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Space and Entry Motion Sickness

  • Hernando J. Ortega
  • Deborah L. Harm

One of the most significant clinical and operational challenges experienced by spaceflight crews during the first few days in microgravity is space motion sickness (SMS) [1–3]. SMS was among the first adverse medical conditions encountered by humans as they ventured outside of Earth’s gravity. Because of SMS, decreased human performance is the main risk during the critical first days of space flight. Activities typically performed early that may be disrupted include payload activation, satellite deployment, rendezvous, and docking. SMS symptoms—particularly malaise, loss of initiative, and nausea—can range from being mildly distracting to physically debilitating.

Physiologic systems operate effectively by maintaining homeostasis across a broad range of physiologic functions in Earth’s 1-G environment. Exposure to the microgravity environment of space flight elicits a large collection of physiologic changes and symptoms (including headward fluid shifts, headaches, back pain, and cardiovascular, bone, and muscle changes) that is collectively referred to as space adaptation syndrome. SMS may be considered a component of space adaptation syndrome. Over time, individuals adapt to the weightless environment, and many initial physiologic changes return to normal 1-G values. SMS is not a sickness as such, but it is generally thought to be a natural response to the adaptation of the neurosensory and perceptual systems to microgravity [4]. Individuals who exhibit symptoms of SMS should therefore not be viewed as abnormal.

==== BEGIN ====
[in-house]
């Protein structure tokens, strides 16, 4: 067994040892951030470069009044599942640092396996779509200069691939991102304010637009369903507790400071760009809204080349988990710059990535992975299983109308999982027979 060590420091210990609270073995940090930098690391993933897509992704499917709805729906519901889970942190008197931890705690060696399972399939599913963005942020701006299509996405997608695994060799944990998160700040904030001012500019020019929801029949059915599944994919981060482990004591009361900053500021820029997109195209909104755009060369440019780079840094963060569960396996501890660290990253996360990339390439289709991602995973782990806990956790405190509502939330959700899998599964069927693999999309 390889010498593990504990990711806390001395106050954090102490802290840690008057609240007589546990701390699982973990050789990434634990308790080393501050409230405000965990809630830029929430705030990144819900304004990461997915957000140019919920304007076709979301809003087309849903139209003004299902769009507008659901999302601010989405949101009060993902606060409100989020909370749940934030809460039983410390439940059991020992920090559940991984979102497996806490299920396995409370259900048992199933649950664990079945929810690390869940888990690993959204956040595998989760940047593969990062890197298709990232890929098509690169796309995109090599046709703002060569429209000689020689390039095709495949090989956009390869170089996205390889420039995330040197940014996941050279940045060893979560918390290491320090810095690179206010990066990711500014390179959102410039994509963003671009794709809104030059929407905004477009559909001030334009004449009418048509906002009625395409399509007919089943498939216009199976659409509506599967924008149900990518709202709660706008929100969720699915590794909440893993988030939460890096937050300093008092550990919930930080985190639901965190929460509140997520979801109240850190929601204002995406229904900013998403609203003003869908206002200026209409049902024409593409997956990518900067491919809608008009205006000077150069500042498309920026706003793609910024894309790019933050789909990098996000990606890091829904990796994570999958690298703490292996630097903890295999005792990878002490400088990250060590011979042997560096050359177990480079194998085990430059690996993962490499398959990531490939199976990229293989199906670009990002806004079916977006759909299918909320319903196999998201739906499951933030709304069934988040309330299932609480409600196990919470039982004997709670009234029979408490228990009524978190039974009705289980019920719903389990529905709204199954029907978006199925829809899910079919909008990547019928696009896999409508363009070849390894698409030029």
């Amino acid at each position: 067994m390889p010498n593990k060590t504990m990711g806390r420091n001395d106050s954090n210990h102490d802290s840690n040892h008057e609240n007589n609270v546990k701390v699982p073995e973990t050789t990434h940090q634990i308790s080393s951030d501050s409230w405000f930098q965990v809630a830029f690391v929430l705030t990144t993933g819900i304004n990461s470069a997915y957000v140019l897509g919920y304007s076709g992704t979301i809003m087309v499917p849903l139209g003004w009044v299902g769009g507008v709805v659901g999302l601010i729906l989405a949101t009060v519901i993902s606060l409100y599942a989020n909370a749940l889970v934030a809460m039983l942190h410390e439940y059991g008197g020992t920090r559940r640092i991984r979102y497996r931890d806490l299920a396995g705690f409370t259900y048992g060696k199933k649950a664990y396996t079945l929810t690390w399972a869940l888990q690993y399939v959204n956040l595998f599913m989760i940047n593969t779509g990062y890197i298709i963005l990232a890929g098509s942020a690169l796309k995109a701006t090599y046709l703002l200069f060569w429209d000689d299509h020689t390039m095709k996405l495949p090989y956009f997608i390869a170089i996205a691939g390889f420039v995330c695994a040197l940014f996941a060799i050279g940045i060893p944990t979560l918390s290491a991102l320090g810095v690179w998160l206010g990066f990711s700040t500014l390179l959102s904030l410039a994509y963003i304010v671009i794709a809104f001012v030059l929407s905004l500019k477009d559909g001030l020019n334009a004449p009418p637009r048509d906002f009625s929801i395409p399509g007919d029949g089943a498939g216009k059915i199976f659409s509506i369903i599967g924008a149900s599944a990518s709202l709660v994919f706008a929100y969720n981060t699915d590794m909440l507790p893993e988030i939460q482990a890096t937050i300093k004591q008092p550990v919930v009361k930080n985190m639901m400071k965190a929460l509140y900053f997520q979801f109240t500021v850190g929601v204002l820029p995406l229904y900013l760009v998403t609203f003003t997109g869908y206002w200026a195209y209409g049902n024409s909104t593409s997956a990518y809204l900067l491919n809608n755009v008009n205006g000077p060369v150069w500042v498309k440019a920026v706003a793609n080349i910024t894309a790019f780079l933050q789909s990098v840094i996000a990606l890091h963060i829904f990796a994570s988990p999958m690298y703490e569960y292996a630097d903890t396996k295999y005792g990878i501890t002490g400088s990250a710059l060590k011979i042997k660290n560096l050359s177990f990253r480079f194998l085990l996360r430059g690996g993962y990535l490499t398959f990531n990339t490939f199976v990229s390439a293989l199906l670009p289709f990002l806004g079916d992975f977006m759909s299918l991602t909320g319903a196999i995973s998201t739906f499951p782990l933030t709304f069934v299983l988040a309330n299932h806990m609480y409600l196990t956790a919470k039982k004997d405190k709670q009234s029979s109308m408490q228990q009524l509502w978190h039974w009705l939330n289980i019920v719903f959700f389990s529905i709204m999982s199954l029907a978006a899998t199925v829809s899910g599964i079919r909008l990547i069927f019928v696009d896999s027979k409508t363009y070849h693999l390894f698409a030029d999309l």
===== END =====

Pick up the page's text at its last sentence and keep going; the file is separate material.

The next four subsections are a review of the signs, symptoms, laboratory findings, epidemiology, and neurophysiology of SMS and EMS. Next, theories of etiology and possible mechanisms involved in motion sickness are briefly discussed. Finally, the last two sections describe the diagnosis and treatment of SMS and EMS.

Keywords

Hair Cell Motion Sickness Space Flight Space Shuttle Parabolic Flight 
These keywords were added by machine and not by the authors. This process is experimental and the keywords may be updated as the learning algorithm improves.

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Copyright information

© Springer Science+Business Media, LLC 2008

Authors and Affiliations

  • Hernando J. Ortega
    • 1
  • Deborah L. Harm
    • 2
  1. 1.United States Air ForceSan AntonioUSA
  2. 2.NASA Johnson Space CenterHoustonUSA

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